Moon’s nomination reforms pass
the party nominates candidates were approved.
Moon previously vowed to step down if the party’s central committee rejected a set of nomination proposals drawn up by a reform committee.
The central committee of the NPAD convened a meeting at the National Assembly on Wednesday and unanimously passed the changes to the party’s nomination system.
Of the total 576 members of the central committee, some 400 members, including Seoul Mayor Park Won-soon and South Chungcheong Governor An Hee-jung, appeared for the meeting.
Moon met with reporters after the meeting and said, “Reform begins now, and we will pursue fundamental changes of not just the system but the characteristics of the party.
“I deeply appreciate central committee members for agreeing to the plan by giving up their vested rights,” Moon continued. “We will put our every effort into becoming the ruling party in the next general election.”
But internal strife between the party mainstream, which is the pro-Roh Moo-hyun faction led by Moon, and non-mainstream party lawmakers, including Ahn Cheol-soo, a first-term lawmaker and software tycoon, is expected to only get worse.
In the opposition party, lawmakers outside the pro-Roh faction have claimed the reform proposals are designed to favor mainstream members and solidify Moon’s power.
Under the new nomination system, which was drawn up by the NPAD’s reform committee, the opposition party will introduce a public panel of 300 to 1,000 people for each constituency to select the NPAD candidate.
The NPAD will create the panels in advance by receiving applications from the public. Political rookies, women and disabled candidates are given extra points.
The reforms are widely seen as favoring new faces hoping to go into politics and are disadvantageous to party veterans - many of whom are from outside the pro-Roh faction.
Ahn, who demanded the meeting be delayed, did not show up on Wednesday. “I could have attended the meeting and given my opinion against the plan if Moon did not stake his position on the approval of the reform plan,” Ahn said. “But the meeting became an event to decide whether Moon resigns or not.”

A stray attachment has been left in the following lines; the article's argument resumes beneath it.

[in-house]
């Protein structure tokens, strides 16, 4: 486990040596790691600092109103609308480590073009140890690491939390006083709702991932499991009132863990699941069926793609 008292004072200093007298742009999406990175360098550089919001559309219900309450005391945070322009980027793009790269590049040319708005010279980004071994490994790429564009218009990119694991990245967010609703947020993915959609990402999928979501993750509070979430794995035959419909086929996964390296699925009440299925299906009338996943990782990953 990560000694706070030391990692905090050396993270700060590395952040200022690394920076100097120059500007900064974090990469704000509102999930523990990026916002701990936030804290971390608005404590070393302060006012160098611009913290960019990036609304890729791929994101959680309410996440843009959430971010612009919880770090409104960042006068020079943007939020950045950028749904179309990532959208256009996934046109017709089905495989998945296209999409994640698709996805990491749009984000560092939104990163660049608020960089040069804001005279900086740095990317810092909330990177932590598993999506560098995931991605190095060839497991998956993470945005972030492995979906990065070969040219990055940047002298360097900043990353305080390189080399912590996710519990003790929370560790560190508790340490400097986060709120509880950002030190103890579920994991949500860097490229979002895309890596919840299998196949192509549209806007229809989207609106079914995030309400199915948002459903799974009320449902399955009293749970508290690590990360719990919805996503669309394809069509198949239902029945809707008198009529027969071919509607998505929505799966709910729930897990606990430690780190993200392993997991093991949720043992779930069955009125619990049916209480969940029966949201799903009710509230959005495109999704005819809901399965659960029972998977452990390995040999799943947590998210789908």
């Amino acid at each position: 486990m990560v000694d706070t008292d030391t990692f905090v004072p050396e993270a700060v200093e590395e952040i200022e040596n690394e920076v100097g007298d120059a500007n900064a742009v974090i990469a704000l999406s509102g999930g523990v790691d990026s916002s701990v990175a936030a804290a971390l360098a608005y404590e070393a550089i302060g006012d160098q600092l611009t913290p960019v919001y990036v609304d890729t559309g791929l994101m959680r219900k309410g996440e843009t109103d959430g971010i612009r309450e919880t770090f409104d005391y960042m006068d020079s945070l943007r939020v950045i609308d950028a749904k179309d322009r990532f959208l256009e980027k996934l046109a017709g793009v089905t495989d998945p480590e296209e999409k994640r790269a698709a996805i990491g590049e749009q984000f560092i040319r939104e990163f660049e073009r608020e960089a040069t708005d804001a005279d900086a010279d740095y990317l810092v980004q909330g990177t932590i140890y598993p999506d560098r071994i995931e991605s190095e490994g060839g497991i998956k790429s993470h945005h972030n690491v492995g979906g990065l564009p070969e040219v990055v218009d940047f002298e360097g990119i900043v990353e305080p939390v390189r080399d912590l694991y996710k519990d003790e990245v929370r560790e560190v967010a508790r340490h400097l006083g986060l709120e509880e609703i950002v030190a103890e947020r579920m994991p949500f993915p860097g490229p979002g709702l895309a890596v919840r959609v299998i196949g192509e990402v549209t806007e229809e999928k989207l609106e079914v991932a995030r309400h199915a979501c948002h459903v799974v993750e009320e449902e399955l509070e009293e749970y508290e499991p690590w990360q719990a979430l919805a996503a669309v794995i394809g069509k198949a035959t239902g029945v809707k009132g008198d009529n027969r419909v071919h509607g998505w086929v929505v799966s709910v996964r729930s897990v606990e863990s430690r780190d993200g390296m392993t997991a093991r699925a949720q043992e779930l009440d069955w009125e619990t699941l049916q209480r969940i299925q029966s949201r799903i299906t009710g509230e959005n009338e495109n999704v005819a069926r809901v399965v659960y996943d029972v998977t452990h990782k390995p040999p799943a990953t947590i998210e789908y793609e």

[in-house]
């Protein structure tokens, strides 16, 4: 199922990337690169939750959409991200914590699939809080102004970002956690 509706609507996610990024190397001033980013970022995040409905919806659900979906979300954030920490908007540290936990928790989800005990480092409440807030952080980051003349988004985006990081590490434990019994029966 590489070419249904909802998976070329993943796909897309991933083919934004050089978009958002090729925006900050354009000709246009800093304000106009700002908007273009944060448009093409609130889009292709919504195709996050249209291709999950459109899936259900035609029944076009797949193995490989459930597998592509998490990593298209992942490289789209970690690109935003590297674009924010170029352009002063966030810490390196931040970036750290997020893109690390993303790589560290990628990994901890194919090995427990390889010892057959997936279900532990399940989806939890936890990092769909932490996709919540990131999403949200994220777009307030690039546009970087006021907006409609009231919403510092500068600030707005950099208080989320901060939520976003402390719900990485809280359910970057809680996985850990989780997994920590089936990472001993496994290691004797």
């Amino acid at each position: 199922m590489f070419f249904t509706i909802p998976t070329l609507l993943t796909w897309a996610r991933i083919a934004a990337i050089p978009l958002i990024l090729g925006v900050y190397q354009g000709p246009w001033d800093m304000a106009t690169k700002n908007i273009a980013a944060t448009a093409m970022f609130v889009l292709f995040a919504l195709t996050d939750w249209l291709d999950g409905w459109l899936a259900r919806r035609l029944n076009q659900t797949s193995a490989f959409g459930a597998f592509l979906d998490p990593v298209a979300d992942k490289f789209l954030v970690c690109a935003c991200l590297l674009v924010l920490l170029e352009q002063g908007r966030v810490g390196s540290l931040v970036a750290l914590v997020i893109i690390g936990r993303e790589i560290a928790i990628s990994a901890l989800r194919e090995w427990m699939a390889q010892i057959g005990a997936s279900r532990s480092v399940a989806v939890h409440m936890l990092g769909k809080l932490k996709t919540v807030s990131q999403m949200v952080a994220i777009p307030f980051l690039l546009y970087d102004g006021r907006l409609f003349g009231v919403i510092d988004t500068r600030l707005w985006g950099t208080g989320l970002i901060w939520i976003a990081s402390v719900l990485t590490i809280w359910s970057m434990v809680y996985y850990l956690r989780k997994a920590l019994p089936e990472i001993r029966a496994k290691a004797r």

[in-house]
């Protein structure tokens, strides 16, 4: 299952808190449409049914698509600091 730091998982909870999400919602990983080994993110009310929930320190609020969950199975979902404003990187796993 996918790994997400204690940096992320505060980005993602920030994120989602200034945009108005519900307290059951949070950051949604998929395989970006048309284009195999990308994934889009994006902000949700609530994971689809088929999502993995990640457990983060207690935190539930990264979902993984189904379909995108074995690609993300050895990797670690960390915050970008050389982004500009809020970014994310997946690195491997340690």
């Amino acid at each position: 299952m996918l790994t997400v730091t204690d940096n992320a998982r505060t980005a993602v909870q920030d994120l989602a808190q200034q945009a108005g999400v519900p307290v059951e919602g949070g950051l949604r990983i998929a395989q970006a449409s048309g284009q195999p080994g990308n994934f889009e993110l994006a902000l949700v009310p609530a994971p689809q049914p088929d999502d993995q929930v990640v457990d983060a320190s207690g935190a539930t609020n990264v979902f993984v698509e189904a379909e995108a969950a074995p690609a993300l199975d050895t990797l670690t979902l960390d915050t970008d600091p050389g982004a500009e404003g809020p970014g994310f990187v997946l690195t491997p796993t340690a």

Other non-mainstream members called for a secret ballot and walked out of the meeting after their request was rejected. They released a joint statement questioning the central committee’s decision.
“The reform plan approved at the central committee meeting today had procedural defects, and the content is far from the true meaning of reform,” the statement, written by 12 central committee members, read.
“First, four out of seven supreme committee members opposed submitting the bill to the executive committee of the party, but Chairman Moon unilaterally filed it.
“If the bill was actually a vote of confidence for the chairman, it is like forcing members to vote for the plan,” it continued. “It is also undemocratic that they did not properly count the votes and neglected opinions of the minority.”
“The reform plan was agreed to by an absolute majority and was passed unanimously,” Moon said. “And I am obliged to accept their needs and follow the plan properly.”
Moon has promised to hold a vote of confidence on his own leadership. When and how the vote of confidence will be held has not been determined, but a polling of both party members and the general public has been
“The reform plan was approved today, but it does not mean that they now have confidence in me,” Moon added. “I have said that it is desirable to conclude [the vote] before the Chuseok holiday, and I will keep discussing the issue with the party, since the whole point is the solidarity and unity of the party.”
BY KIM BONG-MOON [firstname.lastname@example.org]